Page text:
In a chapter that he claims will give us “a sense of what a literary history might look like were its goal to reveal how the two different national traditions developed in relation to each other rather than each in its own terms from different points of origin” (74), Tennenhouse traces the transatlantic origins of America’s unique brand of masculinity. To tell this story, he turns to the publication history of Charles Brockden Brown’s Clara Howard (1801). A reworking of Henry Mackenzie’s Man of Feeling (1771), Brown’s epistolary novel revised its European prototype’s depiction of the relationship between masculinity, sensibility, and literacy. Instead of fashioning a protagonist so burdened with sensibility that he is incapable of action and unable to acquire social position, Brown’s “man of feeling” is “empower[ed] … to act on behalf of ‘moral causes.'” Indeed, it is precisely this capacity for action, rather than his exalted prose, that enables him to marry a woman of superior birth and navigate a complicated social hierarchy (79). This idealized masculinity moved back and forth across the Atlantic: Tennenhouse reconstructs the publication history of Clara Howard to suggest that it prompted Jane Austen to transform her presentation of masculinity. The men who finally win the hands of Austen’s heroines “demonstrate that intense feelings unknown to the heroine lurk behind an exterior of paternal concern, extreme reserve, lukewarm affection, and even dislike” (85). Austen’s version of Brown’s “man of feeling”—the quintessentially American strong, silent type—then makes its way back across the Atlantic and into the fiction of James Fenimore Cooper. This compelling literary genealogy, which Tennenhouse traces through to Twain and Hemingway, suggests that American masculinity owed less to the frontier than to transatlantic exchange.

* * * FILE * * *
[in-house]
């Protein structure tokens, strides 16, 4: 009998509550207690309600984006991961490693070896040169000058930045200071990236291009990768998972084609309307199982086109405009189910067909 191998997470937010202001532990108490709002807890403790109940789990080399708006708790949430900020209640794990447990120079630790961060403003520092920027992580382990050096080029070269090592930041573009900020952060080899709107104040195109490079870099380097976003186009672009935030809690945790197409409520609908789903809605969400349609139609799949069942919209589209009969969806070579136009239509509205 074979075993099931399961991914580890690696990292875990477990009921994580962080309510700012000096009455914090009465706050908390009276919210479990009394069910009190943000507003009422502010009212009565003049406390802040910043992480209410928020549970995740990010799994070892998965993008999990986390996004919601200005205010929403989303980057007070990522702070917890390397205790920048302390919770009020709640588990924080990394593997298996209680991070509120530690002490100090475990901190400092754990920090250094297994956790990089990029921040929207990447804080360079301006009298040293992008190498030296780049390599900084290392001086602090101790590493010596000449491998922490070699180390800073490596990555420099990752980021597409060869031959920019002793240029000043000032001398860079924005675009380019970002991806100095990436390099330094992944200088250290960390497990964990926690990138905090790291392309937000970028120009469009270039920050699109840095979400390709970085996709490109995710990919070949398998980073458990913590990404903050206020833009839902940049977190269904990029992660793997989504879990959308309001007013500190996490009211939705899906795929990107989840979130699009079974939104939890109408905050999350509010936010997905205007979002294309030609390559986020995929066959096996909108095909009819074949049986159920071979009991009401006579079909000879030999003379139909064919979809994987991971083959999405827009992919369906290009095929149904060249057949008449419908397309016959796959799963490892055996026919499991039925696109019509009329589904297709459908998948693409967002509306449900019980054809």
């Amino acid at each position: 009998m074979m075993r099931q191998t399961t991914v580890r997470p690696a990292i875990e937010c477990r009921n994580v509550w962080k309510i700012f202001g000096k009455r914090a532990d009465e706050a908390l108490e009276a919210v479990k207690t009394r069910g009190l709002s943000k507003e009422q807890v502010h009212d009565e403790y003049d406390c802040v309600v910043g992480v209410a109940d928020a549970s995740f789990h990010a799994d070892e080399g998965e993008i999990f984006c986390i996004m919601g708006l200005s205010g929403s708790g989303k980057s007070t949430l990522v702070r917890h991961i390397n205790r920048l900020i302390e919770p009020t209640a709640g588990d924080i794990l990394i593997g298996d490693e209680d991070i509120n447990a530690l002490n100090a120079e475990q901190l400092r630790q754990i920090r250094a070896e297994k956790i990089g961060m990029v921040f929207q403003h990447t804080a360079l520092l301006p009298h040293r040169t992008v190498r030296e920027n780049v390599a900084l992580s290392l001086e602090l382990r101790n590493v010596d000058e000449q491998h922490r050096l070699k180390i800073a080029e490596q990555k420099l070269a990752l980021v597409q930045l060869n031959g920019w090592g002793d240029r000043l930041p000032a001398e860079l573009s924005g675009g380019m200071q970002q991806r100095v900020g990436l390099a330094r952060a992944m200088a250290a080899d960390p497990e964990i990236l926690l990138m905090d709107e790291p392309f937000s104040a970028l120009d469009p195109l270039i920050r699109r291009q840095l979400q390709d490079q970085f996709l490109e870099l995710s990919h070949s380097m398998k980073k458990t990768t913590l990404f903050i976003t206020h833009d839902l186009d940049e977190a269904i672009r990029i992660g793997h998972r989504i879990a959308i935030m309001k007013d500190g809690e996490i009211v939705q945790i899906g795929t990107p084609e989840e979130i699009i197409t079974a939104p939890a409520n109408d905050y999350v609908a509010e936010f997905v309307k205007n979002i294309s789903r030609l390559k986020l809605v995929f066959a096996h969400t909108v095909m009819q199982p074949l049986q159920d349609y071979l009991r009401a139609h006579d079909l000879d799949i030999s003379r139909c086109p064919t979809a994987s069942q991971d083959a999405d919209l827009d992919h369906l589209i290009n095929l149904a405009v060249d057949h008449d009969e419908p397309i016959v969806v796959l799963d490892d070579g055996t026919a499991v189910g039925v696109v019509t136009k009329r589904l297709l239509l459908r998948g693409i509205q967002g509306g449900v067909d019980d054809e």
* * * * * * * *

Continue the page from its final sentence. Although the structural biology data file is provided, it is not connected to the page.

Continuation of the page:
Perhaps the most valuable question this book raises is how English culture achieved hegemony over other diasporic cultures in North America and whether, as Tennenhouse puts it, it is “reasonable to call the English in America a ‘diasporic’ group,” given that the English (along with their American literature) become the basis of a new, more powerful nation (127). His answer is yes and no. On the one hand, the group that establishes the legal language and the terms of citizenship surely cannot be considered subordinate—the status usually associated with diaspora. On the other, as Tennenhouse argues throughout, in America, the English were but one transplanted group among many. They were in no way preordained to dominate the cultural field.